Sherman's "Necktie": Rails rendered useless

Soldiers did pilfer items like spoons, clothing, blankets, money, etc. during the campaign. I don't want to paint a picture of the army being saints. Also, Wheeler's CS cavalry which was supposed to keep Sherman's armies in check, was bad about taking food and other items from the civilian population as well.

Myth: Sherman wanted his army to rape and murder the civilian population of Georgia.

Reality: Sherman wanted to wage a total war, one of destroying the CS forces means to support their army. So livestock, foodstuffs, and government storage, manufacturing, along with railroad capabilities were targeted. Granted civilians were murdered and raped, but this was a small minority. Not the “EVERYONE” mentality that Lost Causers go with.

Note: Sherman’s Army in South Carolina is a whole other subject, and “all bets were off” in the Cradle of Secession.

Anthony Winegar and his wife, Carlie.

ANTHONY WINEGAR, chief ranger, Kennesaw Mountain National Battlefield Park

The myths and realities of Sherman's march through Georgia are numerous, but perhaps the biggest myth is that Sherman destroyed much of the property along his army's two-pronged route. The reality is that if you drive either of the routes today, there are still a great deal of antebellum homes remaining. You will not see, however, cotton gins, etc that were used to promote the Confederacy's infrastructure or manufacturing capabilities. This would also include bridges, etc. that allowed for mobility.

Another myth deals with the notion that Sherman had girlfriends and mistresses along the route and spared certain cities, such as Augusta, from destruction because they lived there. Sherman summed that one up best after the war when he addressed the myth of the sparing of Augusta by stating that "If the people of Augusta think I slighted them in the winter of 1864 they are mistaken; or if they think I made a mistake in strategy let them say so and with the President's consent, I can send a detachment of 100,000 or so of Sherman's Bummers and their descendants who will finish up the job without charging Uncle Sam a cent. The truth is these incidents come back to me in a humorous vein."

DAN ELLIOTT, president of the LAMAR Institute, which conducts archaeological research from its base in Georgia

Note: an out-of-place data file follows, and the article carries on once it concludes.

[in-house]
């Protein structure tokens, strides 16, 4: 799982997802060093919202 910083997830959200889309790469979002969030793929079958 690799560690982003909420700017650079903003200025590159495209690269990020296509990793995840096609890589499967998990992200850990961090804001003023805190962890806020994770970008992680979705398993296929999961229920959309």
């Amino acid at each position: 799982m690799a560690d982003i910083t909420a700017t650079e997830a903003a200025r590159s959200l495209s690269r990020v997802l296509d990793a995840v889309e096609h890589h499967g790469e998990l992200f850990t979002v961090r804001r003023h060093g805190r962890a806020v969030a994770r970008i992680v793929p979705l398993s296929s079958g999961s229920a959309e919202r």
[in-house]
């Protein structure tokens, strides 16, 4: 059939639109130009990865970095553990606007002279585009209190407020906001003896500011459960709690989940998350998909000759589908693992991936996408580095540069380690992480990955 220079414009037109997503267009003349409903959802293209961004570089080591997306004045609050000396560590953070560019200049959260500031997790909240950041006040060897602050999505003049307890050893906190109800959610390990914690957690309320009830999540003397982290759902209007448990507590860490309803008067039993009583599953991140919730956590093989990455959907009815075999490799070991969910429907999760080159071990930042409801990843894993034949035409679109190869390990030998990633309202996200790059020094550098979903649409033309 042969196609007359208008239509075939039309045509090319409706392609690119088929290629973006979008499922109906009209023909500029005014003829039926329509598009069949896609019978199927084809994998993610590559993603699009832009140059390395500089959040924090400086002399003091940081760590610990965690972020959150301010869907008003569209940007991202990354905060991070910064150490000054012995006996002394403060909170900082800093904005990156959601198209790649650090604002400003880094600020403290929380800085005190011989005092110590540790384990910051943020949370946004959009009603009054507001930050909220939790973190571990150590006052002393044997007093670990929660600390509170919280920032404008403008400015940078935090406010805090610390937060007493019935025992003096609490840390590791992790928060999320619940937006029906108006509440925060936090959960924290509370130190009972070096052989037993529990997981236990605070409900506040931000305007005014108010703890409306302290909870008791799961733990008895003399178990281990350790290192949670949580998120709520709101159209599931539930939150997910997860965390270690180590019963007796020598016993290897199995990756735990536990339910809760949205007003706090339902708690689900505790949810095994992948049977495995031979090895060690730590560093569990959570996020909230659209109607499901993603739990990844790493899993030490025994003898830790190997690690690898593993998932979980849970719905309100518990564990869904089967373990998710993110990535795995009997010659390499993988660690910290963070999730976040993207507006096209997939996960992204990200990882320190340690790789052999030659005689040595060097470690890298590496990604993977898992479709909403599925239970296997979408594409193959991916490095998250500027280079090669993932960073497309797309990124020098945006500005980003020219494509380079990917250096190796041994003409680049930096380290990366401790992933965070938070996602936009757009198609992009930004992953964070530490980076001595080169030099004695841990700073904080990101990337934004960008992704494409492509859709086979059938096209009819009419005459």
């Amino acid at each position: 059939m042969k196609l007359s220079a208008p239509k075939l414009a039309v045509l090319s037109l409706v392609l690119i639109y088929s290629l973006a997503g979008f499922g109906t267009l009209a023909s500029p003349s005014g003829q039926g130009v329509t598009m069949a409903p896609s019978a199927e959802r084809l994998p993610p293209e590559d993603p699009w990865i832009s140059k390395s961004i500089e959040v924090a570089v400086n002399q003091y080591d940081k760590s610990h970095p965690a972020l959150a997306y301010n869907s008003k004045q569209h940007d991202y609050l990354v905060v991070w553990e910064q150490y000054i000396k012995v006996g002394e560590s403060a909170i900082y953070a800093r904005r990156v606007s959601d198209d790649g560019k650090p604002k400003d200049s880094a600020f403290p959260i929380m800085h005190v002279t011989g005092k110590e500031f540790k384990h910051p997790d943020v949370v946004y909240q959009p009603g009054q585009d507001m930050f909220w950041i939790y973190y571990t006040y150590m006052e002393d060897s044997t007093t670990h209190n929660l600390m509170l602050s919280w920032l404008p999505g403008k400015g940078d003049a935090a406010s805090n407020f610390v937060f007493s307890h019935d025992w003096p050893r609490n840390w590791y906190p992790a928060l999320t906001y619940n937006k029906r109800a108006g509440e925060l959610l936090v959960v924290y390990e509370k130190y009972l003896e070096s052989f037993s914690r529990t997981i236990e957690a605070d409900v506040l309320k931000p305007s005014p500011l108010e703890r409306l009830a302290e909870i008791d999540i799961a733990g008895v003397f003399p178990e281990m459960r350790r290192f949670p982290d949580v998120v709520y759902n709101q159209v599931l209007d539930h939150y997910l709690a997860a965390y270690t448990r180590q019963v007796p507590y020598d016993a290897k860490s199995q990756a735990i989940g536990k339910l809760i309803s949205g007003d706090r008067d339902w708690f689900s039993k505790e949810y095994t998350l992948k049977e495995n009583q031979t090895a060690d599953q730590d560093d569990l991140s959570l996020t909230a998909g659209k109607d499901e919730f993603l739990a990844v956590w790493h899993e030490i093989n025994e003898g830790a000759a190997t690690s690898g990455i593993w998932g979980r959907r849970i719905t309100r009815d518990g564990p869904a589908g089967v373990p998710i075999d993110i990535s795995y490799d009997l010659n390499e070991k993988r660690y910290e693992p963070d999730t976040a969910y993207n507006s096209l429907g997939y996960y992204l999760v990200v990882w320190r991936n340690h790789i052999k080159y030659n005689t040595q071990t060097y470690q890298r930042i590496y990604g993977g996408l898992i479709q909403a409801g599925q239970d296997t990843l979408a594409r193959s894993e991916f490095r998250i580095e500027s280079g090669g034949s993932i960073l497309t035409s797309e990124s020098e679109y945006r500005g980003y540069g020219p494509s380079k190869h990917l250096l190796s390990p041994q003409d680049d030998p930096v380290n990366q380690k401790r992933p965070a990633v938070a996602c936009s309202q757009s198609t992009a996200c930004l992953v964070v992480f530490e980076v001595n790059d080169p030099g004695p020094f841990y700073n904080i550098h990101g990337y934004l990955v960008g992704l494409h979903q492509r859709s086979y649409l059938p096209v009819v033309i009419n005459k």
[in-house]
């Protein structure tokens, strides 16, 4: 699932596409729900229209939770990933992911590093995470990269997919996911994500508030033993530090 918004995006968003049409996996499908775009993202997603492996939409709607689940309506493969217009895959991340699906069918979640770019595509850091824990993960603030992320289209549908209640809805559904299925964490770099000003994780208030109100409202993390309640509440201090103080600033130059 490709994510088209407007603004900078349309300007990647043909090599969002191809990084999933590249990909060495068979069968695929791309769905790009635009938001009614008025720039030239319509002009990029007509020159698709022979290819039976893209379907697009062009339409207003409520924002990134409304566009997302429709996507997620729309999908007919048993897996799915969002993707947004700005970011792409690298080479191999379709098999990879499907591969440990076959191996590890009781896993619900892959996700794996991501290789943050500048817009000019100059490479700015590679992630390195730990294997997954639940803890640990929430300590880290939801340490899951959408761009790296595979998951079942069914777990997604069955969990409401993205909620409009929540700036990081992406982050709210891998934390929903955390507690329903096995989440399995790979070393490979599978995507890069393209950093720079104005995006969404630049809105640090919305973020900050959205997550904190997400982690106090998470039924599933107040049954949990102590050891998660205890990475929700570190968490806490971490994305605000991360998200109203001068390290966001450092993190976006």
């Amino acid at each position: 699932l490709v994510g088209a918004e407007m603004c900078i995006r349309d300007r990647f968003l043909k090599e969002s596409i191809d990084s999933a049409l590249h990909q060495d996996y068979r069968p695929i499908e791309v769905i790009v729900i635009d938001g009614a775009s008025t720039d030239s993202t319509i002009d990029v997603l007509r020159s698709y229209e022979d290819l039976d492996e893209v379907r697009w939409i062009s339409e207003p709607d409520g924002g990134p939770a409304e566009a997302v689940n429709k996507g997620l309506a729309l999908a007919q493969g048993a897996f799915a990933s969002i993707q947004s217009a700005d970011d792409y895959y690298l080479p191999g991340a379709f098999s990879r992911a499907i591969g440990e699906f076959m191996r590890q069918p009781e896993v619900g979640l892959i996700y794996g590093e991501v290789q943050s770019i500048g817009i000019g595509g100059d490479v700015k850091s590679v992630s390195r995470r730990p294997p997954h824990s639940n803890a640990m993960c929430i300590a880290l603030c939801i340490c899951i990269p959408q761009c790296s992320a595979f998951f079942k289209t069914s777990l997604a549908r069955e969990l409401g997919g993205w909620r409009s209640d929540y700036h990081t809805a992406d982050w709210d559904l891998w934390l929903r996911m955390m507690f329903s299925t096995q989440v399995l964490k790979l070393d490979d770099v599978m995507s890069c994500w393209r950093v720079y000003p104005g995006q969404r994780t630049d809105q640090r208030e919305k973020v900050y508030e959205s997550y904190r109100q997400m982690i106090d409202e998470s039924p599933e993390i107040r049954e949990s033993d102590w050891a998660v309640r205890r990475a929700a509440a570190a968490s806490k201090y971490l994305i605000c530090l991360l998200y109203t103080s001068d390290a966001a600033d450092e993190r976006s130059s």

My expertise on Sherman's march boils down to four locations in Georgia (where I have conducted battlefield archaeology surveys), but they are very diverse and epitomize the range of experiences that Sherman's soldiers (and their Confederate opponents) would have experienced.

At all of these sites the Union generals made blunders. At Dug Gap, the Union tried to assault the Confederates up a nearly sheer cliff face, not too bright, and despite being vastly outnumbered the Confederates held the high ground. At Pickett's Mill, many Union troops found themselves as sitting ducks in a ravine and a bloody slaughter ensued. I did not work in that particular part of the battlefield but was on the periphery. At Lovejoy, where there were four battles from July to November 1864, the most remembered one was Brig. Gen. Judson Kilpatrick's charge on August 20th. Kilpatrick commanded the 3rd Cavalry Division and, by August, Maj. Gen. Sherman already had suffered defeats of his 1st and 2nd Cavalry Divisions, so Kilpatrick was not his first pick. Kilpatrick, who was willing to sacrifice many lives to save his own skin, had his troops race directly into the Confederate line and this bold move saved his division. Had Kilpatrick remained boxed in at Lovejoy the March to the Sea, without any cavalry, might have been a very bloody one for the Union. Sherman had faith in the cavalry but his faith was tested in their failures (and Kilpatrick's near failure) south of Atlanta.

At Monteith Swamp on the Monteith Road (and also at Doctor Cuyler's plantation at the junction of the Middleground and Augusta roads) two of Sherman's wings encountered bottlenecks along a narrow causeway. This traffic jam, caused by fewer than 750 Confederates, delayed more than 20,000 Union troops by several hours. That delay allowed Confederate Maj. Gen. Beauregard to escape capture and it gave the Confederates in Savannah more time to prepare for a siege. Given the swampy landscape and transportation problems, Sherman's men were able to surround Savannah and lay siege to the city without major losses. And his capture of Fort McAllister demonstrated what Sherman's infantry could accomplish in 45 minutes that the U.S. Navy could not do in more than two years of bombardment.

The reality is that Sherman had superior number of troops, he and his generals made some serious blunders but managed to keep it together across the state of Georgia.

• Part 2: Places you can visit today
• Part 3: Legacy, 150 years later
• 37 Weeks: Sherman on the March